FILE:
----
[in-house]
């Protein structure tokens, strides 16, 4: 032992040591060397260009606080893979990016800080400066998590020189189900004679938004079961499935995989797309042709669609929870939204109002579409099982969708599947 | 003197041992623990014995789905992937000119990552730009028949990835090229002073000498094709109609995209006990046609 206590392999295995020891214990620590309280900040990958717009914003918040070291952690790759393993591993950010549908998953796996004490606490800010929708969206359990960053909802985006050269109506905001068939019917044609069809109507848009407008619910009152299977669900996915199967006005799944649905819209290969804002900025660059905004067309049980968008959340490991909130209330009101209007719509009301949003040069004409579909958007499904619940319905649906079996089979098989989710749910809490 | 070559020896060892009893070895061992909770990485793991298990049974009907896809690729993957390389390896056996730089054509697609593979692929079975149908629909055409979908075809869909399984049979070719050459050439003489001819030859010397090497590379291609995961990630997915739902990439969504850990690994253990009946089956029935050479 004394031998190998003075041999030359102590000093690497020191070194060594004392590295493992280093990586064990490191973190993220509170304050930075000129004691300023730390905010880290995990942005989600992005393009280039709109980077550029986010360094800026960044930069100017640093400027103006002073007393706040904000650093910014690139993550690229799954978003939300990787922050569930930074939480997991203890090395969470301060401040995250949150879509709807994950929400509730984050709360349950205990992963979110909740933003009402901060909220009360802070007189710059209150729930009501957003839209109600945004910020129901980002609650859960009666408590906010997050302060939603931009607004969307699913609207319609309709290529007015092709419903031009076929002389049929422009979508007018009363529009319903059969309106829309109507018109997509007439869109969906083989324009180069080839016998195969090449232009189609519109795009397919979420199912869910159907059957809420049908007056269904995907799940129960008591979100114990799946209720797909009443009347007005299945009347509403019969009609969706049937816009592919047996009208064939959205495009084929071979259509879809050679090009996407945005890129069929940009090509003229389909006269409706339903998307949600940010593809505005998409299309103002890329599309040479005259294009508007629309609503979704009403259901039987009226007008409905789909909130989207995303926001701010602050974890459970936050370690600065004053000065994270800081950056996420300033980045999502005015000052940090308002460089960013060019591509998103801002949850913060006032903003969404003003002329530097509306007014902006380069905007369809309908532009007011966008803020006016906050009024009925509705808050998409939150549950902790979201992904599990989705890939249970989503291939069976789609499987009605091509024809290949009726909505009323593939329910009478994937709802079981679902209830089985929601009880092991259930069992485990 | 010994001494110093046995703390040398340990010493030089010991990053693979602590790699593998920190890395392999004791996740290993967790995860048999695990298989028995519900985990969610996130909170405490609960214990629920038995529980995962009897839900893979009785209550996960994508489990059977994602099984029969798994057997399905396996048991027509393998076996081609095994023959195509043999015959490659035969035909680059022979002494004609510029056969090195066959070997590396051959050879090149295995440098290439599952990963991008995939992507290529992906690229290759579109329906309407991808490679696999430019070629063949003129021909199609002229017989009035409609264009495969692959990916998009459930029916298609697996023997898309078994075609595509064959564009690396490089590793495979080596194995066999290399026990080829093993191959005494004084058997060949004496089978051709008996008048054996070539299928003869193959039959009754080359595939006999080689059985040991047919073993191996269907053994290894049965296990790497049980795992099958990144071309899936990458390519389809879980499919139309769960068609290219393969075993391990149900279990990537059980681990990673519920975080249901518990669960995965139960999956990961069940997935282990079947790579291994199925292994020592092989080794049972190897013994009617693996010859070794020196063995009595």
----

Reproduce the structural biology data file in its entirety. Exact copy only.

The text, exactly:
[in-house]
């Protein structure tokens, strides 16, 4: 032992040591060397260009606080893979990016800080400066998590020189189900004679938004079961499935995989797309042709669609929870939204109002579409099982969708599947 | 003197041992623990014995789905992937000119990552730009028949990835090229002073000498094709109609995209006990046609 206590392999295995020891214990620590309280900040990958717009914003918040070291952690790759393993591993950010549908998953796996004490606490800010929708969206359990960053909802985006050269109506905001068939019917044609069809109507848009407008619910009152299977669900996915199967006005799944649905819209290969804002900025660059905004067309049980968008959340490991909130209330009101209007719509009301949003040069004409579909958007499904619940319905649906079996089979098989989710749910809490 | 070559020896060892009893070895061992909770990485793991298990049974009907896809690729993957390389390896056996730089054509697609593979692929079975149908629909055409979908075809869909399984049979070719050459050439003489001819030859010397090497590379291609995961990630997915739902990439969504850990690994253990009946089956029935050479 004394031998190998003075041999030359102590000093690497020191070194060594004392590295493992280093990586064990490191973190993220509170304050930075000129004691300023730390905010880290995990942005989600992005393009280039709109980077550029986010360094800026960044930069100017640093400027103006002073007393706040904000650093910014690139993550690229799954978003939300990787922050569930930074939480997991203890090395969470301060401040995250949150879509709807994950929400509730984050709360349950205990992963979110909740933003009402901060909220009360802070007189710059209150729930009501957003839209109600945004910020129901980002609650859960009666408590906010997050302060939603931009607004969307699913609207319609309709290529007015092709419903031009076929002389049929422009979508007018009363529009319903059969309106829309109507018109997509007439869109969906083989324009180069080839016998195969090449232009189609519109795009397919979420199912869910159907059957809420049908007056269904995907799940129960008591979100114990799946209720797909009443009347007005299945009347509403019969009609969706049937816009592919047996009208064939959205495009084929071979259509879809050679090009996407945005890129069929940009090509003229389909006269409706339903998307949600940010593809505005998409299309103002890329599309040479005259294009508007629309609503979704009403259901039987009226007008409905789909909130989207995303926001701010602050974890459970936050370690600065004053000065994270800081950056996420300033980045999502005015000052940090308002460089960013060019591509998103801002949850913060006032903003969404003003002329530097509306007014902006380069905007369809309908532009007011966008803020006016906050009024009925509705808050998409939150549950902790979201992904599990989705890939249970989503291939069976789609499987009605091509024809290949009726909505009323593939329910009478994937709802079981679902209830089985929601009880092991259930069992485990 | 010994001494110093046995703390040398340990010493030089010991990053693979602590790699593998920190890395392999004791996740290993967790995860048999695990298989028995519900985990969610996130909170405490609960214990629920038995529980995962009897839900893979009785209550996960994508489990059977994602099984029969798994057997399905396996048991027509393998076996081609095994023959195509043999015959490659035969035909680059022979002494004609510029056969090195066959070997590396051959050879090149295995440098290439599952990963991008995939992507290529992906690229290759579109329906309407991808490679696999430019070629063949003129021909199609002229017989009035409609264009495969692959990916998009459930029916298609697996023997898309078994075609595509064959564009690396490089590793495979080596194995066999290399026990080829093993191959005494004084058997060949004496089978051709008996008048054996070539299928003869193959039959009754080359595939006999080689059985040991047919073993191996269907053994290894049965296990790497049980795992099958990144071309899936990458390519389809879980499919139309769960068609290219393969075993391990149900279990990537059980681990990673519920975080249901518990669960995965139960999956990961069940997935282990079947790579291994199925292994020592092989080794049972190897013994009617693996010859070794020196063995009595």